Dubai: The clashes of colossal linebackers thumping into each other as spandex-clad cheerleaders swoosh and swipe their pom-poms in the air, whipping the crowd into a frenzy, is an all-American experience. And it’s a scene to become familiar in the UAE from this weekend.
The Emirates American Football League’s (EAFL) inaugural fixtures kick-off tomorrow with a double-header at the Jebel Ali Shooting Club, where the Abu Dhabi Wildcats take on the Dubai Barracudas and the Dubai Stallions face-off against the Al Ain Desert Foxes.
Founded in July this year, the EAFL is the first-ever International Federation of American Football (IFAF)-recognised organisation in the UAE.
“We had a vision of bringing full-contact American football to the UAE on a level that appeals to anyone, from beginners to experienced players,” EAFL General Manager Dustin Cherniawski said.
The footballing venture grew from the dust and grass of Safa Park, where the UAE Falcons, a group of NFL enthusiasts, have been gathering to scrimmage and run routes for a bit of recreational fun for the last two years.
From the Safa Gridiron, the pastime developed into a burning passion to bring an official American football league to the Emirates.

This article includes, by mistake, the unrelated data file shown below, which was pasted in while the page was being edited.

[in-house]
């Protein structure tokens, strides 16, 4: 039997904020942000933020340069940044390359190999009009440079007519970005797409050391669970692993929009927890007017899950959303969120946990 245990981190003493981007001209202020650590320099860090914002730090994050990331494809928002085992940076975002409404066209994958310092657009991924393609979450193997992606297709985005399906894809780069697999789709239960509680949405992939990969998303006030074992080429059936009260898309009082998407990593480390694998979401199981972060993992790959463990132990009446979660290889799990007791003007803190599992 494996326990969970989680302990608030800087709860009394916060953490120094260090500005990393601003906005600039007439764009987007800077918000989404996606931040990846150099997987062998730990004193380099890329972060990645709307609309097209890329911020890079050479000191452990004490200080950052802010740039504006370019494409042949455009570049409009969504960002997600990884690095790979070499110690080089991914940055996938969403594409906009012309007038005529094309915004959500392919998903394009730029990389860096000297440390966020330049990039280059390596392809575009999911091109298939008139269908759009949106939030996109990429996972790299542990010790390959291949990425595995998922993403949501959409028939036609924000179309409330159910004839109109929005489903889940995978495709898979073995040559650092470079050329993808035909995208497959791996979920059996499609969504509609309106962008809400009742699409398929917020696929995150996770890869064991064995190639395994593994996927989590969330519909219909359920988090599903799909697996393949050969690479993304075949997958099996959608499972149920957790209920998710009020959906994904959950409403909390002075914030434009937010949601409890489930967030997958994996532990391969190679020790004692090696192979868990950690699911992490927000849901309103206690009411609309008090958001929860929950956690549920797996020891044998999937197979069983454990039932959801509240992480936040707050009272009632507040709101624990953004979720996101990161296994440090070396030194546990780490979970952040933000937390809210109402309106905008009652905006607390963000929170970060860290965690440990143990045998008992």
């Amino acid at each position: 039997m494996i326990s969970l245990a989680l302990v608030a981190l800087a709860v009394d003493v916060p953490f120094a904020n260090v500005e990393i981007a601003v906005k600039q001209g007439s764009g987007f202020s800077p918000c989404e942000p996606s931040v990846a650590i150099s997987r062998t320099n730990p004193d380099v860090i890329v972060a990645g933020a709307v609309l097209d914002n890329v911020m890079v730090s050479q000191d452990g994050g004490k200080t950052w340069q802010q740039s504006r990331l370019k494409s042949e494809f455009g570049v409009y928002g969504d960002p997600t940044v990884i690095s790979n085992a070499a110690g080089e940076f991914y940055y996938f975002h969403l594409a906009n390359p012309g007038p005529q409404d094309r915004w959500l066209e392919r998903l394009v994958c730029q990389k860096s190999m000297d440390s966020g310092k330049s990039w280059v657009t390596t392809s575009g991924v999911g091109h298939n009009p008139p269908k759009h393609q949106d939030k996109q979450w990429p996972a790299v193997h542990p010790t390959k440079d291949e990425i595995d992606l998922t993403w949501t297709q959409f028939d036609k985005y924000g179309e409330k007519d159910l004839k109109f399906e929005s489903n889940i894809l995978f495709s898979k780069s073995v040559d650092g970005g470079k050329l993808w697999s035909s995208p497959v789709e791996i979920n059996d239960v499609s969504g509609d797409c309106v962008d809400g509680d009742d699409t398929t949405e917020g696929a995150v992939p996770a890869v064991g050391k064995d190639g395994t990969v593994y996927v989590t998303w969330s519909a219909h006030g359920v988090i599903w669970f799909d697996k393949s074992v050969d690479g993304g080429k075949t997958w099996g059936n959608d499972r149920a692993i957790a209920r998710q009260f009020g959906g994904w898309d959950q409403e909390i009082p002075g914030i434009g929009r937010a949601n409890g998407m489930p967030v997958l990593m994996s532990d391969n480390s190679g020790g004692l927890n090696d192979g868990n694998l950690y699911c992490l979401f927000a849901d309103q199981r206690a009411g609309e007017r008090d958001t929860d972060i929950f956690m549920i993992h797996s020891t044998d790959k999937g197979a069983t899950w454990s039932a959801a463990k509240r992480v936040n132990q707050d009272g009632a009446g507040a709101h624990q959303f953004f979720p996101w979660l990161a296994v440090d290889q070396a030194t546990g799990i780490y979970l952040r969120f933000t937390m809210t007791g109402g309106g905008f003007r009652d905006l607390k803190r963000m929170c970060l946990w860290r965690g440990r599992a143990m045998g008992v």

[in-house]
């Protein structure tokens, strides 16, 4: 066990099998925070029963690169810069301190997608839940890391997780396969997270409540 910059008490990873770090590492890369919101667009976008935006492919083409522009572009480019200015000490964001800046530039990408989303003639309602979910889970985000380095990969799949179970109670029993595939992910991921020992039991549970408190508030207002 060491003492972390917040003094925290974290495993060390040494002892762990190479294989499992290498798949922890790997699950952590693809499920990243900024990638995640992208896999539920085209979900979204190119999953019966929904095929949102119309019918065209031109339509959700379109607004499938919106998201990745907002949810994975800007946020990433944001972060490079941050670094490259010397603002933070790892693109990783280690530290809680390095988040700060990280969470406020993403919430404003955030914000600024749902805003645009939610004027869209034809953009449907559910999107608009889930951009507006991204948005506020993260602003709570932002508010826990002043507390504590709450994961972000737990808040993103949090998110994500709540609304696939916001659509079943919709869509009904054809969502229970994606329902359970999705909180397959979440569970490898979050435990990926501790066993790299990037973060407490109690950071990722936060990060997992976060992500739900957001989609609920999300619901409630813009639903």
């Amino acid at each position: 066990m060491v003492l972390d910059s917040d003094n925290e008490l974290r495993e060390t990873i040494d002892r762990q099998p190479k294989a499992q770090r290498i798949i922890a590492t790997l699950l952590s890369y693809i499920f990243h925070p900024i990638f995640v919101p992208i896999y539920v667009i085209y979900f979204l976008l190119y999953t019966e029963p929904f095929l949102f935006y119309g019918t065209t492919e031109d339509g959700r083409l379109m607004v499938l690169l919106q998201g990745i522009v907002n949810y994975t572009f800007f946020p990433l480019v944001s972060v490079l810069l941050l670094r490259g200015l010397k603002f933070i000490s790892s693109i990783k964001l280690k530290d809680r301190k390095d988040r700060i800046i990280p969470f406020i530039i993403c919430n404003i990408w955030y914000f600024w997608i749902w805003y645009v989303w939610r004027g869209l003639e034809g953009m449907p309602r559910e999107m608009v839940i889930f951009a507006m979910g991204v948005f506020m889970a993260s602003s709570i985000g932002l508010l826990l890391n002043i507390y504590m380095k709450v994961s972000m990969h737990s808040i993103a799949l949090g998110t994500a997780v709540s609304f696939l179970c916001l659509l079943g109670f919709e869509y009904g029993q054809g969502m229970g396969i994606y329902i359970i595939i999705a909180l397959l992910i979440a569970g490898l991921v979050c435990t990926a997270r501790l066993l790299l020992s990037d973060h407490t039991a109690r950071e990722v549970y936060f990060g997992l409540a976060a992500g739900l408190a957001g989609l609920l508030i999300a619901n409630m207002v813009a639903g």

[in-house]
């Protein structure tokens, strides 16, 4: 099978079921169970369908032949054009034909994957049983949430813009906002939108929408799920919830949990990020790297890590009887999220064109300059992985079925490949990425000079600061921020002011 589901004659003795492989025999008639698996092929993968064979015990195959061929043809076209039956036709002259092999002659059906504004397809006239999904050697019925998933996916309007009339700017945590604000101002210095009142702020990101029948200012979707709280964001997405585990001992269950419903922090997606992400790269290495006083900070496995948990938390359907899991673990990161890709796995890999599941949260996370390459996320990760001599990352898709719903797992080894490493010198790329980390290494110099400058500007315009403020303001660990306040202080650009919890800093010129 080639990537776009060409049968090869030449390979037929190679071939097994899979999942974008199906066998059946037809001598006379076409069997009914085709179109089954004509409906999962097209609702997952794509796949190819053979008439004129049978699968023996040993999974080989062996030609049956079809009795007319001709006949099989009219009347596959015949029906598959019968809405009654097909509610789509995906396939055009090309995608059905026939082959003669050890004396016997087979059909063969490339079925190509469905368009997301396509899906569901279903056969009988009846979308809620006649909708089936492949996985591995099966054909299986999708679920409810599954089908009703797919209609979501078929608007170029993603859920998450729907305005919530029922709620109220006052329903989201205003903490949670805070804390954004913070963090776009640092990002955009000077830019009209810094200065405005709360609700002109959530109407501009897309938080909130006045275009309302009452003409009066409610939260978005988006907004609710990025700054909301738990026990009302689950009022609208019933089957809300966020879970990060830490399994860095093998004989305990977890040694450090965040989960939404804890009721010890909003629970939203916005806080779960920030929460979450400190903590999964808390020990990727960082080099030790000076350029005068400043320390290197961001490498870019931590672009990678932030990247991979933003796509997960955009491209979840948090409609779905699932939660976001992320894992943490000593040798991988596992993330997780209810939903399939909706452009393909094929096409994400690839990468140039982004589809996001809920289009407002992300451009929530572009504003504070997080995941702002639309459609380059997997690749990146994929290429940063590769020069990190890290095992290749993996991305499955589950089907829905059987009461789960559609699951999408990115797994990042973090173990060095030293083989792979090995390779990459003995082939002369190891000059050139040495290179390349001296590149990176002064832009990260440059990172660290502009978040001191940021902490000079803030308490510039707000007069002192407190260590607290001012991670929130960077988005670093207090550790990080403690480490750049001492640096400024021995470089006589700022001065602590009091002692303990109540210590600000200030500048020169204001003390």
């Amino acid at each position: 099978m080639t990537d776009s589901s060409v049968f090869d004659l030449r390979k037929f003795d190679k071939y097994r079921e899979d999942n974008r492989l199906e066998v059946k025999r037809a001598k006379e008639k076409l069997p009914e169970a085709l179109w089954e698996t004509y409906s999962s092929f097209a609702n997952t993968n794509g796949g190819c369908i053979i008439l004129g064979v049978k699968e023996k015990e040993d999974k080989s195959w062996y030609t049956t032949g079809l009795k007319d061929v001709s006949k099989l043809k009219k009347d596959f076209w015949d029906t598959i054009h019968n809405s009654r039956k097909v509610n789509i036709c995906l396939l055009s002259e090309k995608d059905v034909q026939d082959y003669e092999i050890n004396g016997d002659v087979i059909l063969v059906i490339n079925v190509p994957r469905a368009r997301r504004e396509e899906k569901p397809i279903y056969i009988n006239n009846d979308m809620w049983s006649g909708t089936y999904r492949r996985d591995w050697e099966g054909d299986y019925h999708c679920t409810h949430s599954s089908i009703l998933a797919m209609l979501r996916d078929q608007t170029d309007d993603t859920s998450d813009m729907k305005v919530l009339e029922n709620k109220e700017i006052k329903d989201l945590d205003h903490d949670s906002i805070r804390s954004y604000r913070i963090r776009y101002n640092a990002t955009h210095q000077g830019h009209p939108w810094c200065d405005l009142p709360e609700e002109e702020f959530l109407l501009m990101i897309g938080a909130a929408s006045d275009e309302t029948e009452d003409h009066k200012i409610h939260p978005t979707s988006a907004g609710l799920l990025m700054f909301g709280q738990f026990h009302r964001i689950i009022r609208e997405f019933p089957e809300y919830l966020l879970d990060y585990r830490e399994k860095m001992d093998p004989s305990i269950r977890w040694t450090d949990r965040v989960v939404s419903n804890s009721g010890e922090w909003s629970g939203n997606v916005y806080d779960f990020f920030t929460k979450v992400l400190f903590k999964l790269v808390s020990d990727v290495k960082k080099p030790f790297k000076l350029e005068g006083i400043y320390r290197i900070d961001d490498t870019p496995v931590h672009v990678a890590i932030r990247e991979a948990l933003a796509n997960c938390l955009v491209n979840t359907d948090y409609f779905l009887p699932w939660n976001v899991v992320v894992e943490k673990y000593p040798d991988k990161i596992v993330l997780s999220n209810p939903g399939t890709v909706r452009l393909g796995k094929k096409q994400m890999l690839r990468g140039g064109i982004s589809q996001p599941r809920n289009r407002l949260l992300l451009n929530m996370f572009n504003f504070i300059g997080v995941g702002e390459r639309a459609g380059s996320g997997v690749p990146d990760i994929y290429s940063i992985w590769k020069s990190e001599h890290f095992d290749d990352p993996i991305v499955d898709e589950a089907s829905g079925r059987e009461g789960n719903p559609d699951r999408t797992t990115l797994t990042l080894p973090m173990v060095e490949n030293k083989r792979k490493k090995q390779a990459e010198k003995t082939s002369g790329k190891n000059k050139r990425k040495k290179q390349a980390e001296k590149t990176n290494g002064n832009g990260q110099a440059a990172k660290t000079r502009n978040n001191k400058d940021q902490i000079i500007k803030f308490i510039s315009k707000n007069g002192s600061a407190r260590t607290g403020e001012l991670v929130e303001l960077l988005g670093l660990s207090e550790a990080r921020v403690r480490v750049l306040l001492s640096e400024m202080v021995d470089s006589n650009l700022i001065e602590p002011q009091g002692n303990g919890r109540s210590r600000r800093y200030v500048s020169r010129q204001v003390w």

“After getting bored of black and white scrimmages, all the players pitched in some money and we invited a team from Turkey to Dubai. We played them in March of this year but lost 71-3,” explained Kai Trompeter, EAFL league commissioner.
However, such a drubbing didn’t deter the Falcons. “After this [we] decided to get a league up and running, so we can play regular, competitive games under a sustainable business model,” he added.
The EAFL roster now boasts four adult and six youth teams, 20 certified coaches and 18 officials. Adult competitors range from 21 to 45 years old, representing more than 20 nationalities. The league will showcase 18 adult games, culminating in the Desert Bowl final.
There are currently less than 10 Emiratis playing in the EAFL, but Kyle Jordan, Head Coach of the Dubai Barracudas, is confident of attracting more local interest as the league gets underway.
“Once we start playing and fixtures are regular, that will attract more attention and raise awareness. We have a member of the Sharjah Royal family playing with us, so he’s doing his part to spread the word to get more Emiratis involved,” the Cincinnati-born coach said.
American football is a notoriously expensive sport and, for a grassroots initiative like the EAFL, where players have to buy their own equipment and teams have to pay for field rent, funding is key if the league is to succeed.
“The league is set up as a non-profit project and is currently funded by membership fees. Any shortfall among players and teams is being made-up by the EAFL,” Trompeter said.
The EAFL has been seeking sponsorship and has received some interest, but nothing has yet materialised. “In terms of outside financing, it would be great to get more help and participation from the UAE government. And I think that will happen,” Jordan said.
As is customary with the American football ideal, entertainment is a sure bet on EAFL game days — and Trompeter says the league is looking to recreate the colourful atmosphere associated with American high school games. “We will have music, Harley Davidson motorbikes and pick-up trucks on display, food, drinks and of course cheerleaders,” he said.